That might sound like a nightmare compared to the bastion of organization that is modern day digital music distribution, both legal and illegal ... but for all its annoyance, it was a gift from the technological gods. It was never so easy to find music that compelled you to follow it down a rabbit hole of discovery, one track leading to the next, one artist to another in no time at all, opening you up to worlds of music you’d never known.
My list would have been nothing but Pantera and James Taylor.
What It's Become
Napster sold out. It went legit, like the underground band whose garage tracks you use to download with Napster back in 2000, who now sell their songs to car companies trying to market cheap, midsize sedans to Gen-Xers.
After getting sued into oblivion by what felt like the totality of the music industry, Napster died in 2001. It was resurrected in 2008, then in the ultimate sellout move, it was bought by Best Buy and merged with another defunct music service, Rhapsody. It didn’t rise through the ranks and become a corporation on its own. It was consumed and assimilated by the world it rebelled against.
Nothing says underground like "start your free trial".
The once controversial underground music piracy app that spawned countless peer-to-peer clients is now a totally legit primary provider of on-demand music for the IHeartRadio app, among others. As it’s stuck in a cubicle with all the other working stiffs, Napster stares out a window at all the bit torrent sites living dangerously and misses the reckless days of its youth.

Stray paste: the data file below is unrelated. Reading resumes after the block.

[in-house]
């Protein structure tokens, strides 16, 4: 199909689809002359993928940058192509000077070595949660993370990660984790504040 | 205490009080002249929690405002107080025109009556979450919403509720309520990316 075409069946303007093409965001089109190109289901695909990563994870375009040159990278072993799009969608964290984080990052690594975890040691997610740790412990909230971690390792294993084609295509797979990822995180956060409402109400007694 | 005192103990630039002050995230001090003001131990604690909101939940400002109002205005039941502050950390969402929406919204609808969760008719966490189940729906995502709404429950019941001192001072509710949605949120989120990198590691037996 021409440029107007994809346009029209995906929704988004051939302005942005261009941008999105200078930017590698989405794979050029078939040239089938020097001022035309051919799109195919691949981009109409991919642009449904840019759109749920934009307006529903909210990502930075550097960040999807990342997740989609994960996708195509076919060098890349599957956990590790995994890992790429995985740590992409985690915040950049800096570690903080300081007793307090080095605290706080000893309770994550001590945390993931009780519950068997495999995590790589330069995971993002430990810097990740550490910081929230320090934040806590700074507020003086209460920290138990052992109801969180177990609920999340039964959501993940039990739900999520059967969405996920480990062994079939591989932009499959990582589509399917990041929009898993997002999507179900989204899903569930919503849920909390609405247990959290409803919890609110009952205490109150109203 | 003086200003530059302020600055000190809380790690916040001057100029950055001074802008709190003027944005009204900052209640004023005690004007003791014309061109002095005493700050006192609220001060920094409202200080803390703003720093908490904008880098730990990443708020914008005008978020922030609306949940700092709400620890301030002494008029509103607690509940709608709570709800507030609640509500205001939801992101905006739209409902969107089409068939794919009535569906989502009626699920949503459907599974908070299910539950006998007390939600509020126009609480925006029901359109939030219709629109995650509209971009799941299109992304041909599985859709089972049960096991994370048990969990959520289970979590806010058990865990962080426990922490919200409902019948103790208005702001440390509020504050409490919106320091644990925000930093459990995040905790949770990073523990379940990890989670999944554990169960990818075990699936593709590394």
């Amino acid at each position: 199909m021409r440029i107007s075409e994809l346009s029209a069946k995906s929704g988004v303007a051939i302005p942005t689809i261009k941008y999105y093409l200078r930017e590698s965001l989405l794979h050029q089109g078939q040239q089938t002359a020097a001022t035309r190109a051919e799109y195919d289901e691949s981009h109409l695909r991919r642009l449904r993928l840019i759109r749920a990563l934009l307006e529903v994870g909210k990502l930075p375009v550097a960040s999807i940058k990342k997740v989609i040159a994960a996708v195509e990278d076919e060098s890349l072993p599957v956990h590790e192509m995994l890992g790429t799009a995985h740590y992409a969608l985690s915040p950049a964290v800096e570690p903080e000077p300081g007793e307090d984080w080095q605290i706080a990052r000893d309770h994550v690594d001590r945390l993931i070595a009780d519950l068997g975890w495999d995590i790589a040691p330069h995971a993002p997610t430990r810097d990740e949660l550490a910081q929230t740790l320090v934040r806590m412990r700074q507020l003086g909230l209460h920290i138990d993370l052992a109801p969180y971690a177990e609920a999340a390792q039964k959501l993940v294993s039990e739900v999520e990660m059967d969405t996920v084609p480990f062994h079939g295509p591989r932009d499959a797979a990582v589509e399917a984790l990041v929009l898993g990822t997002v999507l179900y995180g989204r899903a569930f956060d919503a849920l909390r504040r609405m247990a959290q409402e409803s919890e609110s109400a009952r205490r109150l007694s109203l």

Who needed an original username when you could be assigned a randomly generated nine digit number like a prisoner? That was how people were greeted when they signed up for ICQ, and they liked it!
I still have the tattoo of my old ID.
ICQ is one of the forefathers of modern day messaging apps like What’s App and Facebook Messenger. AIM may have been the glitzier alternative, but it didn’t have ICQ’s functionality and ahead-of-its-time features. Yes, it was so ugly that it made people wonder if the user interface was built with cinder blocks, but it was the place for wasting time with all of your friends without having to look them in their cold, dead eyes.
What It's Become
Like a grandfather who refuses to age gracefully, ICQ is proving how painful it is to watch an originator turn their hat backward and speak in modern teenage slang. Such is the fate of ICQ, a once revolutionary chat service that’s now struggling to be an ill-fitting combination of SnapChat and Skype.
Wait, is their mood "YEAH!"?